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In the series of adventure novels by John Creasey, the Toff is the nickname of the Honourable Richard Rollison, an upper-class crime sleuth. Creasey published almost 60 Toff adventures, beginning with Introducing the Toff in 1938 and continuing through The Toff and the Crooked Copper, published in 1977, four years after the author's death.
Rollison is in many ways similar to Simon Templar, although Creasey's other character The Baron bears an even closer resemblance. Unlike Templar, Rollison has no earlier life of crime, although he frequently breaks or bends the law in pursuing his investigations.
Rollison's calling card includes a caricature of a toff — a line drawing with a top hat, monocle, bow-tie and cigarette with a holder. His flat includes a trophy wall, on which is a memento of every case Rollison helped to solve.
In these stories Rollison is moderately well-known, as his exploits are frequently reported in the newspapers. He is equally at home in upper-crust society circles as he is in the East End of London.
The Toff is a wealthy bachelor living in a Mayfair flat at 22 Gresham Terrace. Although the settings of the stories keep up with the times, Rollison himself maintains an age of roughly 40 throughout. He is described as over six feet tall, with dark hair. Rollison's friends refer to him as Rolly, and acquaintances from the East End refer to him as "Mr. Ar".
Jolly is Rollison's valet, as well as a partner is his investigations. He is described as dour and sad-looking, and is in every way the proper gentleman's gentleman.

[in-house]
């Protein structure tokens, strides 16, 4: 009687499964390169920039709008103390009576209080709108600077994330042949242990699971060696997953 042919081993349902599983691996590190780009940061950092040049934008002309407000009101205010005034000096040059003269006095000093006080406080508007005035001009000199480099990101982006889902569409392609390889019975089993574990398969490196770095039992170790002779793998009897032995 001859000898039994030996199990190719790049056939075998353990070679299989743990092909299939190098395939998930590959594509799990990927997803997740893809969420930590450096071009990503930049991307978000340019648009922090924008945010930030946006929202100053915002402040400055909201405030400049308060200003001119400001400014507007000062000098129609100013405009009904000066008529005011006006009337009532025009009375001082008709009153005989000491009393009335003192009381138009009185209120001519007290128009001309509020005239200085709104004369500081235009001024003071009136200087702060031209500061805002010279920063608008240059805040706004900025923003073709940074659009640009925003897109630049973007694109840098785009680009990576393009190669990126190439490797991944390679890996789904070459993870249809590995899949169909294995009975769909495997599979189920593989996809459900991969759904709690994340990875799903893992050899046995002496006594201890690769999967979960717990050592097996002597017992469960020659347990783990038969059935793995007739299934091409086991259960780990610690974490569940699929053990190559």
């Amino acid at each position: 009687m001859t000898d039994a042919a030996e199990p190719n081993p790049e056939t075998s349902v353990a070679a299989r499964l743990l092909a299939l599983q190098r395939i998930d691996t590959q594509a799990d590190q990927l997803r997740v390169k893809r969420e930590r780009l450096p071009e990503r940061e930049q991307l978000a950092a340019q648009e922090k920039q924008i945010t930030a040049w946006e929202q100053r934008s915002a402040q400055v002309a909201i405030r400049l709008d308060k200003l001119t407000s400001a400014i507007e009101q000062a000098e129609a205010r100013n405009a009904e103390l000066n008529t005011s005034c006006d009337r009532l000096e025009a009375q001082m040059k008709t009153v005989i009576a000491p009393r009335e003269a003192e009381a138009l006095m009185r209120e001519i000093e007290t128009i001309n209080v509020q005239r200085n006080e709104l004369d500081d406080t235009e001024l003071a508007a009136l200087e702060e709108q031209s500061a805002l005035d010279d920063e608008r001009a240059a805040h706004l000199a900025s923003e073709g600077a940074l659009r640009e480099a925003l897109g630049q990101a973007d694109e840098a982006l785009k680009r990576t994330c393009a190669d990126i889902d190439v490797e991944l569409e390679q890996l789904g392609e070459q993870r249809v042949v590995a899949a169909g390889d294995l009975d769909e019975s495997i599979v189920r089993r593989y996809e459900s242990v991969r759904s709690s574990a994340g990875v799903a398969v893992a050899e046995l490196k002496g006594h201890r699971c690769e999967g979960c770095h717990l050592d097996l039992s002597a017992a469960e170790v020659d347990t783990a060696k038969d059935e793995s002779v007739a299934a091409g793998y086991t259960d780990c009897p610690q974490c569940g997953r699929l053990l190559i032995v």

Superintendent William "Bill" Grice
Superintendent Bill Grice of Scotland Yard shows respect for Rollison's abilities and contributions, but nonetheless complains about his methods. Grice bears a scar on his face from a case in which Rollison was involved.
Shuttleworth owns the stables at the end of Shoreditch Lane. He also acts as Rollison's apprentice in many novels.
William "Bill" Ebbut
Bill Ebbut is the proprietor of the Blue Dog Gymnasium, in which he trains fighters, and The Sailor's Arms public house. Ebbut frequently provides trustworthy men to act as guards or trail suspects. In The Toff and the Golden Boy, Ebbut is described as follows:
- He had a big head, pendulous jowls, no neck to speak of, and a huge chest merging into a mammoth waist-line. All the time he breathed, he wheezed.
Lady Gloria Hurst
Lady Gloria Hurst is Rollison's aunt. Her home is the Marigold Club, where she takes in women requiring temporary assistance. She occasionally protects women involved in Rollison's adventures.
Two films have been made from Toff adventures: Salute the Toff and Hammer the Toff (both 1952); as well as BBC Radio adaptations starring Terence Alexander, The Toff and the Runaway Bride (1975) and The Toff on the Farm (1977).